I am sure religions foster contact with non-material realms from time, and maybe particularly when they are founded, but that isn't their primary role - which is why there is very little interest from them in NDE's!

My feeling is that Christianity and Islam are both quite dangerous looked at over a time period of centuries.



The Church of England was certainly very mild for many years, but things are changing in the UK. As people move here, religion (and the potential religious strife) is increasing. Church politics is just that - politics. For example, the issues over whether women can or cannot perform certain roles in the Church, or precisely what the Church's attitude to homosexuality should be, are hammered out in exactly the same way as politics, and as a result, no change can ever be considered permanent.

I'd like a 'religion' based on Skeptiko - looking critically at the evidence, keen to experiment, nobody is in charge (I await the obvious joke), curiosity combined with humanity rules.

David
You give voice to what I've felt for many years, but feared to say aloud. Dangerous is very accurate...
 
#11
I think the same charge could be leveled at most human institutions. Politics and criminal justice come to mind.
Yes it definitely could - the big difference is that nobody really thinks they are anything more.

I would say there is pretty clear evidence that materialism is false, but imagine if that evidence suddenly became much stronger still - suppose people began to emerge who could reliably remote view future share prices - I think it would be awful if people responded by just going to their (psychologically) nearest place of worship.

David
 
#13
Wouldn't people be more likely to respond by going to their nearest stockbroker?
Actually, if enough people could reliably glean this type of future information the resulting activity of buyers and sellers would offset any information advantage. Markets become efficient and prices would reflect their own, future, prices. That or you'd end up murdering your grandfather, no longer exist, and subsequently not be wealthy. ;)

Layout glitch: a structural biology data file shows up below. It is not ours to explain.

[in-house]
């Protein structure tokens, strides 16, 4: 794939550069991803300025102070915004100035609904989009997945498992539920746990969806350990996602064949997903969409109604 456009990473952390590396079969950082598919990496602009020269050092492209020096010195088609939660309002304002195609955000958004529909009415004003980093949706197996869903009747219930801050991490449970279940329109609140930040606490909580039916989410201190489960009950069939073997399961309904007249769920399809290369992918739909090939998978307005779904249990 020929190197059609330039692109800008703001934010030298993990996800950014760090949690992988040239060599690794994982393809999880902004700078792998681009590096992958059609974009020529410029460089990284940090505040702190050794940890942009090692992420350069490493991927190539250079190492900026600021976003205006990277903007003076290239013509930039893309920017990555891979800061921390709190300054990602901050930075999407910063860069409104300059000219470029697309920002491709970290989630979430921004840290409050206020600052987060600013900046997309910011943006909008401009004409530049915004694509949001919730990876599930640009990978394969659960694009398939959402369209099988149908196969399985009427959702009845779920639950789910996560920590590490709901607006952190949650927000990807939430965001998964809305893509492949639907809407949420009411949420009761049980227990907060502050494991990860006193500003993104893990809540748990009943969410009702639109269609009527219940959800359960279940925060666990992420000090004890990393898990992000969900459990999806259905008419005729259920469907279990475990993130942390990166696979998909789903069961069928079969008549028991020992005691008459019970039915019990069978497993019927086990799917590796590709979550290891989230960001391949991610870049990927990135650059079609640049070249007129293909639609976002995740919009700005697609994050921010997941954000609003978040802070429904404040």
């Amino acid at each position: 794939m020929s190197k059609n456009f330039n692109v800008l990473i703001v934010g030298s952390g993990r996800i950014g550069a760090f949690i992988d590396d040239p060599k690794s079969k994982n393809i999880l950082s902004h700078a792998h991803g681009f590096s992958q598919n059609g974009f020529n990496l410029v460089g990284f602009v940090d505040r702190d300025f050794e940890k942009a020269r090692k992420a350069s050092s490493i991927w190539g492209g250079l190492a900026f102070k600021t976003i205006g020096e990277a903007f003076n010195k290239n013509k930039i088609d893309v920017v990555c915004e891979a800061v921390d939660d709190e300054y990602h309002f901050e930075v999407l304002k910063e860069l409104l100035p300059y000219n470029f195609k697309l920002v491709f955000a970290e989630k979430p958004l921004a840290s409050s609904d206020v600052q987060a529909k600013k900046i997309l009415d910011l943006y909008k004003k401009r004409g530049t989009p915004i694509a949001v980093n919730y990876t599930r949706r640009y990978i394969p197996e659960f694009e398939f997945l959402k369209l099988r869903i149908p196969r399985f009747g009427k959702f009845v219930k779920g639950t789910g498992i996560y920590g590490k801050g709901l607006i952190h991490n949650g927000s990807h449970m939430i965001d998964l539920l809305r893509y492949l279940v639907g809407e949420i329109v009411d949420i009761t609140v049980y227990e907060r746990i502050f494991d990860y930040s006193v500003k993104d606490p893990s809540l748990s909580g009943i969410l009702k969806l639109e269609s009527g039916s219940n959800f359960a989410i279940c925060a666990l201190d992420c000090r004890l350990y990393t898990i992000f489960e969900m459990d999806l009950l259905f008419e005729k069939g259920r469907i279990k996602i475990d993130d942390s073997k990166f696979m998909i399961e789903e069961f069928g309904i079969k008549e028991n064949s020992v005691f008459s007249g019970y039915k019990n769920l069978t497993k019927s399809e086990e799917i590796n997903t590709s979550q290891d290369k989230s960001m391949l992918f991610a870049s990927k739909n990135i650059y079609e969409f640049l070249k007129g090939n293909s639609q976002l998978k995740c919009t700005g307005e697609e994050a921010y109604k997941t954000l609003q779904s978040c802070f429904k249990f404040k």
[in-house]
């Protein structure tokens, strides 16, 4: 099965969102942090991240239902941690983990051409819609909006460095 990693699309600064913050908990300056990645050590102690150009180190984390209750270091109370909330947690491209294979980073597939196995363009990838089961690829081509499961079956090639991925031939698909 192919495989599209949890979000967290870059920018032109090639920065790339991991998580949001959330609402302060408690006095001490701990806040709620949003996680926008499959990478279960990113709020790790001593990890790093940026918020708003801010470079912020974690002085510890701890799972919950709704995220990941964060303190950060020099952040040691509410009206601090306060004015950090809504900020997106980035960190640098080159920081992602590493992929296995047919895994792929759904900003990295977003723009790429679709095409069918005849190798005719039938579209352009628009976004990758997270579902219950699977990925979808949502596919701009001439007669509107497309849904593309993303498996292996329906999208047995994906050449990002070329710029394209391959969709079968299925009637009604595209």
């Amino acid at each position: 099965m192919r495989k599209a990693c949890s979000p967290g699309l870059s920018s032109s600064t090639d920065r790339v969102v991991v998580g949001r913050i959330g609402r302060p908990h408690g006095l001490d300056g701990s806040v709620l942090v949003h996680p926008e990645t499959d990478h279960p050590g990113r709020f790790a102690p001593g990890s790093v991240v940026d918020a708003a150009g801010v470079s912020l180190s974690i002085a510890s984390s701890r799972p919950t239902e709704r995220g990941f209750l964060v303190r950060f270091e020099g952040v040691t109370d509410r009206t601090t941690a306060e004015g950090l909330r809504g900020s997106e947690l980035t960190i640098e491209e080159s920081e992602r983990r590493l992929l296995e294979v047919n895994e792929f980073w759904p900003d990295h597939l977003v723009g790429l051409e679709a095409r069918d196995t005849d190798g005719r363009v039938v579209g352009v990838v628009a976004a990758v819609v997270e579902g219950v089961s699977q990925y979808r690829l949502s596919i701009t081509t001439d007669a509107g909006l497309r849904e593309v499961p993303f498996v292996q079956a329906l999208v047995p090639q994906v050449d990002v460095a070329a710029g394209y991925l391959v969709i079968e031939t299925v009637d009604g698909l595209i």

S

Sciborg_S_Patel

#14
I think if one looks at the whole course of human history it becomes difficult to maintain Christianity and Islam (or any other extant religion based in antiquity) did more bad than good.

If we take organized religion as a concept, without looking at particular faiths, I'd say the case would be overwhelming that it shaped civilization and even birthed much of what we consider modern humanist values (you can't have rights w/out objective morality after all).

This isn't to say we haven't, as a species, possibly outgrown the need for certain interpretations but I wouldn't be too quick to throw the Baby Jesus out with the bathwater. :)
 
#15
I think if one looks at the whole course of human history it becomes difficult to maintain Christianity and Islam (or any other extant religion based in antiquity) did more bad than good.

If we take organized religion as a concept, without looking at particular faiths, I'd say the case would be overwhelming that it shaped civilization and even birthed much of what we consider modern humanist values (you can't have rights w/out objective morality after all).

This isn't to say we haven't, as a species, possibly outgrown the need for certain interpretations but I wouldn't be too quick to throw the Baby Jesus out with the bathwater. :)
Hmmmmm! The real problem with that is that we haven't got many non-religious societies to compare with. The USSR evolved from a very religious society, and our own society obviously did too.

To find a better form of 'religion' I'd go back to primitive societies that worshipped many gods and used psychedelic plants, etc. I think such people might be rather closer to the 'Skeptiko religion' - which is to think carefully about what is on offer, and try to find the best path by exploration.

David
 
S

Sciborg_S_Patel

#16
Hmmmmm! The real problem with that is that we haven't got many non-religious societies to compare with. The USSR evolved from a very religious society, and our own society obviously did too.

To find a better form of 'religion' I'd go back to primitive societies that worshipped many gods and used psychedelic plants, etc. I think such people might be rather closer to the 'Skeptiko religion' - which is to think carefully about what is on offer, and try to find the best path by exploration.

David
I'm not in complete disagreement but it might be hard to go from a society that's not oriented around psychedelics to a shamanic society that incorporates psychedelics.

For example I was once attacked by a friend tripping on LSD who convinced he was in a labyrinth surrounded by demons. Thankfully no one was harmed in that situation.